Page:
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Eye pieces, who, what, why, and when?


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Hi, Im new star gazing and need some help,

I recently bought a sky watcher Bk 705 on eBay for £35 to show my little daughter the moon & planets. It came with a 25mm super ( I'm guessing that is a sky watcher SP?) and we had some great views of the moon but I would like to get some more EPs (nothing to costly) to explore the skies more. I have read wathogs post on EPs and done the maths and calculated that the best most common sized EPs for my f7 scope would be 6mm, 9mm, 15mm, and 20mm. The trouble is there are so many manufacters, some are right price but the wrong size some the right size but out of my budget and some just get condradicting opinions in the reviews. I was looking at the celeston omni , sky watcher sp's or uwa's or the vixen npl's which the reviews say are good but have poor build quality.

Any suggestions are most welcom?

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Vixen makes very good eyepieces - often underrated and ignored in a TeleVue-hungry world. Celestron EP's (eyepieces) are decent. And Skywatcher are decent as well. Have you considered a 8mm - 24mm Zoom EP? These can take the place of a fleet of lower-cost EP's and provide good views, and are great for children - they can pretend to be 'skydiving' on the Moon. So can adults!

Eyepieces often cost as much in initial layout as a telescope. It's good you checked in here first. There are some very cheap one's offered here & there that should be avoided, sticking with major labels offers protection against the too-good-to-be-true one's from Hong Kong or such we see on Amazon over here.

Don't spend your money on very high-end EP's, unless planning a major telescope purchase, and then only once you have found your way around up there and know what you are going to wish to seeing - planets and the occasional comet, deep-space-objects like galaxies and nebulae, double-stars, etc. A inexpensive Zoom-EP and a few Plossl's should be all you'll need for the scope you have - which you did very well on for £35 - assuming it's in good condition.

Clear skies to you both,

Dave

post-38438-0-35550000-1444487027.jpg

I'd say that, while a fantastic Zoom, the Baader Hyperion would be too much money to spend on this scope to start out with.

Edited by Dave In Vermont
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Hi,

what sort of budget are you looking at spending?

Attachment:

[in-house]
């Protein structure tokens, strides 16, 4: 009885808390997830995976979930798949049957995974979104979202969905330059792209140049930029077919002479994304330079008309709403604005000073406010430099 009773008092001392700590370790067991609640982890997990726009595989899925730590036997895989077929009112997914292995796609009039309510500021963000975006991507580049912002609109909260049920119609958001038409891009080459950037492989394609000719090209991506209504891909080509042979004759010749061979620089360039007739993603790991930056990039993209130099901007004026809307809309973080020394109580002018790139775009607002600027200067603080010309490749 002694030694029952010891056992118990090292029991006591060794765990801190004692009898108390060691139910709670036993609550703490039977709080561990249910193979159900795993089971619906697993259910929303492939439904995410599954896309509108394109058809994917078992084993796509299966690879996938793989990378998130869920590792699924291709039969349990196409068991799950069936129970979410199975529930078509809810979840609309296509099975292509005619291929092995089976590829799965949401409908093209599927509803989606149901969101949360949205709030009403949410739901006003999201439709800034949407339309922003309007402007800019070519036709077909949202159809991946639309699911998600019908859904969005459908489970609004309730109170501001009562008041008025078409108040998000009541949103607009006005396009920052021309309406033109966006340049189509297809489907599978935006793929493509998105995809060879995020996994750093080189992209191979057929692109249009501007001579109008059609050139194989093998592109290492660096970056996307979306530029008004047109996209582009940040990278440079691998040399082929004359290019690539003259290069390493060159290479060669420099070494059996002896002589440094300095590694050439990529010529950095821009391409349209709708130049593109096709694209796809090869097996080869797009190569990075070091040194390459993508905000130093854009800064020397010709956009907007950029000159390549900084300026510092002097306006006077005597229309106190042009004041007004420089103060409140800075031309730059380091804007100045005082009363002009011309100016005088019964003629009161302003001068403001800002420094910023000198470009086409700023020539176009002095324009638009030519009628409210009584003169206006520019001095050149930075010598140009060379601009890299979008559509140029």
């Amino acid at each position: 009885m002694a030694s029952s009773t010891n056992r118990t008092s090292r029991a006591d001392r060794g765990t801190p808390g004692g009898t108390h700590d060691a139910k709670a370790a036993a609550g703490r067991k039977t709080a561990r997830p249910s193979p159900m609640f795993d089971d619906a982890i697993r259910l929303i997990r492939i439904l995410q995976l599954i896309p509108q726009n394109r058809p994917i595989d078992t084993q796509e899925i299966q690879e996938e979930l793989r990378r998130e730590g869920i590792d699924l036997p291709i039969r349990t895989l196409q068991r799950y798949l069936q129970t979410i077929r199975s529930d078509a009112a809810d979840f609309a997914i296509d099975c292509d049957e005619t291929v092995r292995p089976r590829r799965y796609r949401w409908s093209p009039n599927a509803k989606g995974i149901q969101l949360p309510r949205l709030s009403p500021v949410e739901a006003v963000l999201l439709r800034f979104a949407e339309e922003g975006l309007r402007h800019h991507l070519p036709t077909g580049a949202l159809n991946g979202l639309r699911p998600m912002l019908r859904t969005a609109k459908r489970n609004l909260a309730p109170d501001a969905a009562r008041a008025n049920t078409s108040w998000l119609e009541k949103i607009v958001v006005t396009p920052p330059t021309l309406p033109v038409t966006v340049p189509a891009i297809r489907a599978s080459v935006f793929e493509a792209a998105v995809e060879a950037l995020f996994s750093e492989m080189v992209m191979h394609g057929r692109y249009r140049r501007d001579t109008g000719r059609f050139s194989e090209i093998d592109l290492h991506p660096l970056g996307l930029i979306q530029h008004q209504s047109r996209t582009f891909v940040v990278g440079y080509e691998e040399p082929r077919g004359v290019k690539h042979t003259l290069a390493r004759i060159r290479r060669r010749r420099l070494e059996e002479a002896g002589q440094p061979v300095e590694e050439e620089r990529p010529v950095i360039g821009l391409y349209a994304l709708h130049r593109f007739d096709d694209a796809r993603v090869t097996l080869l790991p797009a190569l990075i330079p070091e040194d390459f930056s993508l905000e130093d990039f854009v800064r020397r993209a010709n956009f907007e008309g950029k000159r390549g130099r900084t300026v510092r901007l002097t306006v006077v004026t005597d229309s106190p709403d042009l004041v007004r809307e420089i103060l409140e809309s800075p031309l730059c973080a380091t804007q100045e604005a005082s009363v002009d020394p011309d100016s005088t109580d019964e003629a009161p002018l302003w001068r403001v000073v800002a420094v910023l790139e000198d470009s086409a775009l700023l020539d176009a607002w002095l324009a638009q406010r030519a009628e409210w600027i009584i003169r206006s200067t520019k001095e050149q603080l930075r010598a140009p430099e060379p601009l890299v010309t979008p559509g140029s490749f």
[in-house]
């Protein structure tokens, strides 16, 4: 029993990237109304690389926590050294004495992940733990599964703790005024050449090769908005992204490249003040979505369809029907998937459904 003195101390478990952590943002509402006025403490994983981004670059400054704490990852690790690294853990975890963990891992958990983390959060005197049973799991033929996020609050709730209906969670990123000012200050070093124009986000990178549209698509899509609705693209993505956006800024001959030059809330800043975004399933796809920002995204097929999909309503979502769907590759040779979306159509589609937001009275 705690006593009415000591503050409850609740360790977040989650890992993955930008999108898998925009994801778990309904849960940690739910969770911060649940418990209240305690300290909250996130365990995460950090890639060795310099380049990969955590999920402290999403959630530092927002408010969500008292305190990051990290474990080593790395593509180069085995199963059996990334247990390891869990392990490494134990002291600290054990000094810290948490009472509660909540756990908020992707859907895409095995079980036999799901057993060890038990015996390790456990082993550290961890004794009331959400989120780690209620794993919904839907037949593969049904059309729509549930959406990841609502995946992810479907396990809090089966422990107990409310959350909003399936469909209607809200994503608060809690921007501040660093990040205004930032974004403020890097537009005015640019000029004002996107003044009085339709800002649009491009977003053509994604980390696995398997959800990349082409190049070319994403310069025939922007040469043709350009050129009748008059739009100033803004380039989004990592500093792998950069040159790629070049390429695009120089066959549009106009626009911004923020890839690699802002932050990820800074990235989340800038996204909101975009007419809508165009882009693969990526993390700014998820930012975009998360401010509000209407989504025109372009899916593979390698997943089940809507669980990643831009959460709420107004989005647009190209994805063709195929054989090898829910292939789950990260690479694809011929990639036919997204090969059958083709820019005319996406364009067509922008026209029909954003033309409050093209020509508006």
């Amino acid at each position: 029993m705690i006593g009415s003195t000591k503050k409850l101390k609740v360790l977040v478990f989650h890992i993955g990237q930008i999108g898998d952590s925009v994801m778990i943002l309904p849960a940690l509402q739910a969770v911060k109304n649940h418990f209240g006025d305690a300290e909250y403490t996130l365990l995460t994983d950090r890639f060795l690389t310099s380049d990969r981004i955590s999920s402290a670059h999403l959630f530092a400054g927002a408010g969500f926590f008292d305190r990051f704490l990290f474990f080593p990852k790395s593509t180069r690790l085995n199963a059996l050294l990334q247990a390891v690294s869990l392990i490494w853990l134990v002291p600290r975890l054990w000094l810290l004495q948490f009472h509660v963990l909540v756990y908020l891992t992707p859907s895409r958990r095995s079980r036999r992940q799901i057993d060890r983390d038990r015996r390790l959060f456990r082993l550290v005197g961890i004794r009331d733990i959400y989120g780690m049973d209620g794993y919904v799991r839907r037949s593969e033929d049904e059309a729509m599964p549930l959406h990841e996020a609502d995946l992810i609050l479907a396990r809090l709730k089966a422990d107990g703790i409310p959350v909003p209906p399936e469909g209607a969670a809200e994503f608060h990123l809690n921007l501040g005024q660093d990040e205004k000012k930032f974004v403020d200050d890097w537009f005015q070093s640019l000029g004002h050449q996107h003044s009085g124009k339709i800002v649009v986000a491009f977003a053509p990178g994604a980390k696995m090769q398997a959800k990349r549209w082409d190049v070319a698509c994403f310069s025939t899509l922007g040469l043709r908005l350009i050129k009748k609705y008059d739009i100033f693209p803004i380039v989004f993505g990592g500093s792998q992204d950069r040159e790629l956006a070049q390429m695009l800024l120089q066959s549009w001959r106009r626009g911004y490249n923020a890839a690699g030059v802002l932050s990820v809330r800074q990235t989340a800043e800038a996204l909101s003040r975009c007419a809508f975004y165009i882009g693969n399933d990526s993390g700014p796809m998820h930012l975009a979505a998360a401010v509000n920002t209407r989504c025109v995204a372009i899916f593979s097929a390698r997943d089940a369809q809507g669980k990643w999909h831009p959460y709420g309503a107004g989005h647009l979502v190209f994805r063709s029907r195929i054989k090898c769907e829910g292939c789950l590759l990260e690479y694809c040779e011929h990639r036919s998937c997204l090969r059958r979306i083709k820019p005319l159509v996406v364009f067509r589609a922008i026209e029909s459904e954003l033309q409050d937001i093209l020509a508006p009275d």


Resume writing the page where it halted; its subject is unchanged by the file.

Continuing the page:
If its very tight there is a 9mm SPL eyepiece on Astroboot (telescope and astronomy stuff section) for £15. You could pair this with the 2x & 1.5x APO barlow also on Astroboot for £20.

This would in effect enable you to turn the 9mm eyepiece into a 6mm and turn the 25mm eyepiece into 16mm ish. (with apologies to all who contributed to the recent threads on how barlows work! :smiley:). This of course depends on how much you like the 25mm eyepiece.

You could also look at Astrobuysell for 2nd hand bargains. BST eyepieces are very highly recommended by those that use them and I've seen them come up for around £35 on Astrobuysell.

Good luck.

Graham.

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Hello and welcome to the forum :smiley:

The Hyperion zoom suggested above is a great eyepiece but it does cost 5x as much as you have invested in the scope so I could understand it if you were reluctant to spend that much.

My suggestion would be to stay with the 25mm eyepiece that came with the scope and look at the options that Graham has flagged up above on the Astroboot. The 9mm or 12mm plossl eyepiece plus a 2x barlow lens will give you a decent range of powers for the scope at a price which is more in keeping with your investment so far.

If you are still using a 45 degree prism with the scope (I think it comes with one ?) you will find that a 90 degree mirror diagonal provides better astronomical images and the Astroboot site has one of those for just £10 at the moment.

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Hi, I've bought this scope as a present for my daughter.  IMHO i think that for this scope, until you gain enough experience and for other reasons Dave mentioned either a middle quality range zoom EP or a 8mm, 13mm and a 20-25mm Plossl EP's will show you more than enough. Then and if you decide that you want "more" my personal suggestion is first to start with upgrading/change your telescope. I have many top quality EP's but I can assure you that there are enough times where I still use my cheap first Meade Plossl's !